At the ARM TechCon show in Santa Clara, ARM unveiled two new Cortex-M microprocessors that will likely emerge as major Internet of Things workhorses over the coming decade, supplanting most existing Cortex-M designs. The Cortex-M23 and Cortex-M33 are also the first Cortex-M processors with ARMv8-M technology, enabling ARM TrustZone security, among other benefits. The TrustZone support is enabled via a new IoT-oriented CoreLink SIE-200 network-on-chip, which adds IP blocks on top of the AMBA 5 AHB5 interface. ARM also announced a TrustZone CryptoCell-312 technology for creating secure SoCs based on ARMv8-M.
As noted here yesterday, OpenStack is here to stay in enterprises. A new study by 451 Research analysts shows that about 72 percent of OpenStack-based clouds are between 1,000 and 10,000 cores and three fourths choose OpenStack to increase operational efficiency and app deployment speed.
Meanwhile, in conjunction with OpenStack Summit in Barcelona, Red Hat is out with very notable results from its polling of its OpenStack user base. Its study found that production deployments increased hugely in the last year, according to a survey of 150 information technology decision makers and professionals carried out by Red Hat.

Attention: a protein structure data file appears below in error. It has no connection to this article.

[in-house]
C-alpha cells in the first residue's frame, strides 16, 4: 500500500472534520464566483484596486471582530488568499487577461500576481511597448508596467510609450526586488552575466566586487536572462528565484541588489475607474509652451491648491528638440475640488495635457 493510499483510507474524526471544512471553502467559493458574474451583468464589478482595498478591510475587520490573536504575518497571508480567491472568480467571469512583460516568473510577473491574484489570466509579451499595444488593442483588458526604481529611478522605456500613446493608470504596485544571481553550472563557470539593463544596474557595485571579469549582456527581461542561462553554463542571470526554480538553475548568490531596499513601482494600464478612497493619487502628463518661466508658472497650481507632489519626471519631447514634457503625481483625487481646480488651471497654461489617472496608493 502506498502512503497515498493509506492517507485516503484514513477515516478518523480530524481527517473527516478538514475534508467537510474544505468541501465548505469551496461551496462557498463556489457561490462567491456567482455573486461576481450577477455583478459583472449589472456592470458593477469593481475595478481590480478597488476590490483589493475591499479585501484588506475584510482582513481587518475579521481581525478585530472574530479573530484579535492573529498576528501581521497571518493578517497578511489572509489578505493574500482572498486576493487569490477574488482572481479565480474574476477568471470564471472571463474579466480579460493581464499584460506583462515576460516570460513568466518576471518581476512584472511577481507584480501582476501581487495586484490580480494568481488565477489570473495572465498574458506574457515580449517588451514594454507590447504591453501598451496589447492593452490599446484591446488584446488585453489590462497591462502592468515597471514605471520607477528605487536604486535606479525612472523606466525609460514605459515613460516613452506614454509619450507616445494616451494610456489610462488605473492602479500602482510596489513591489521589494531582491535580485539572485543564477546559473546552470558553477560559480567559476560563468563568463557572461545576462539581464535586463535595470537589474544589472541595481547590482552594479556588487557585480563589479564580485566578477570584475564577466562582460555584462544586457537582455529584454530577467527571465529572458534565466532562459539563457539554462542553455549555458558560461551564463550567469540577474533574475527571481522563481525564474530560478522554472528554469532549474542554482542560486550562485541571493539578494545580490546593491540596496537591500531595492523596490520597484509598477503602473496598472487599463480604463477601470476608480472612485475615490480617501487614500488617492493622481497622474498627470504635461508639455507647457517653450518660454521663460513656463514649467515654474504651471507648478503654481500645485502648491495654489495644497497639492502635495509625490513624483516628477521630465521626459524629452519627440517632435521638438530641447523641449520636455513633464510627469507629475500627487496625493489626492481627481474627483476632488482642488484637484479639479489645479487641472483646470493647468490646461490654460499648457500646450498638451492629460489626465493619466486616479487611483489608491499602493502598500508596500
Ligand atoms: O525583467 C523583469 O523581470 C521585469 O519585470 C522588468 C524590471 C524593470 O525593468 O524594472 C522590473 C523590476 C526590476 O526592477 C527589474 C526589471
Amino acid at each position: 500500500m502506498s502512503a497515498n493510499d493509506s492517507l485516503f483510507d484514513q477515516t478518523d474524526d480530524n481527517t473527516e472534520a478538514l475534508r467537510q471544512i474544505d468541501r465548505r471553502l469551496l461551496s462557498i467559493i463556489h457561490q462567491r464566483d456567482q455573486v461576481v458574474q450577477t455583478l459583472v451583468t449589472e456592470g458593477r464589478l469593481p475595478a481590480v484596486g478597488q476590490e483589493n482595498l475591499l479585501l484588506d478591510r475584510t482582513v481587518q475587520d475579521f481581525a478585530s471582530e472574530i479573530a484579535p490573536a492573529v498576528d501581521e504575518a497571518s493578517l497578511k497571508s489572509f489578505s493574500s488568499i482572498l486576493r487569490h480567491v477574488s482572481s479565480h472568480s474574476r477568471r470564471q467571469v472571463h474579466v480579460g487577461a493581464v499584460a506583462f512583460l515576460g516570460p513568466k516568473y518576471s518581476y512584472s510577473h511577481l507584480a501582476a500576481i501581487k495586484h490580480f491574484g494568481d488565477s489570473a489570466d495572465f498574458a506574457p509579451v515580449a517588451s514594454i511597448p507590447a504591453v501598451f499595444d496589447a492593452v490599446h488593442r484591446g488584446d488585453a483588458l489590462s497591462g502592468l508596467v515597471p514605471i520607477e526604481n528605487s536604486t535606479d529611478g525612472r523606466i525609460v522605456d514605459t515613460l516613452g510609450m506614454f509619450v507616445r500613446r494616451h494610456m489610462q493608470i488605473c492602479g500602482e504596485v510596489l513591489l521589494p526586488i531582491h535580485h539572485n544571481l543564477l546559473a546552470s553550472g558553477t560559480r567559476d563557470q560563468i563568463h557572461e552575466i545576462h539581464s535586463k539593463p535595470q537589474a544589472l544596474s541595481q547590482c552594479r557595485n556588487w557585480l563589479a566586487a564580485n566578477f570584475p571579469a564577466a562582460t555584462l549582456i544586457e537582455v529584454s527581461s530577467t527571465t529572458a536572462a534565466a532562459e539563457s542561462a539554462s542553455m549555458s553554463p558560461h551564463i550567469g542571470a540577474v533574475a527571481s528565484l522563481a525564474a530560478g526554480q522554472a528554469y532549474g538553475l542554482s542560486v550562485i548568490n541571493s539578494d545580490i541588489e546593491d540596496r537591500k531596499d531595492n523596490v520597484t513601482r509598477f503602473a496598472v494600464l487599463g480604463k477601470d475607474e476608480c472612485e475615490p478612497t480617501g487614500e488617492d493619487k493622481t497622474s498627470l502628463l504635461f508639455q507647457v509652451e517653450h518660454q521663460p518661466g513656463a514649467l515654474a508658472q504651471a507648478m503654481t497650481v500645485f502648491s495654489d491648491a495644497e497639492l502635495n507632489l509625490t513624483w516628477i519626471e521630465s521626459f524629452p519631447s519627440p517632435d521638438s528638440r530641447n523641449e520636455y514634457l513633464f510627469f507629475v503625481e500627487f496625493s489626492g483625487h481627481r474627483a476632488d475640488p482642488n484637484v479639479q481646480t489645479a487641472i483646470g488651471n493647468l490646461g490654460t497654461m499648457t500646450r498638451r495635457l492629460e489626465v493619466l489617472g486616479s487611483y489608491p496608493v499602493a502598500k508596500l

Cloud companies like to talk about about how you can avoid vendor lock-in. And OpenStack just showed how to make it happen.
Sixteen different vendors did a live demo at OpenStack Summit showing that you could run the same software stack on 16 separate OpenStack platforms.
The future looks bright for OpenStack -- according to 451 Research, OpenStack is growing rapidly to become a $5-billion-a-year cloud business. But obstacles still remain.
Mirantis recently signed a major deal with NTT, but the company is also laying off some of its employees.
The OpenStack Summit keynotes got underway the morning of October 25, with Mark Collier, Chief Operating Officer of the OpenStack Foundation, declaring that the world runs on OpenStack.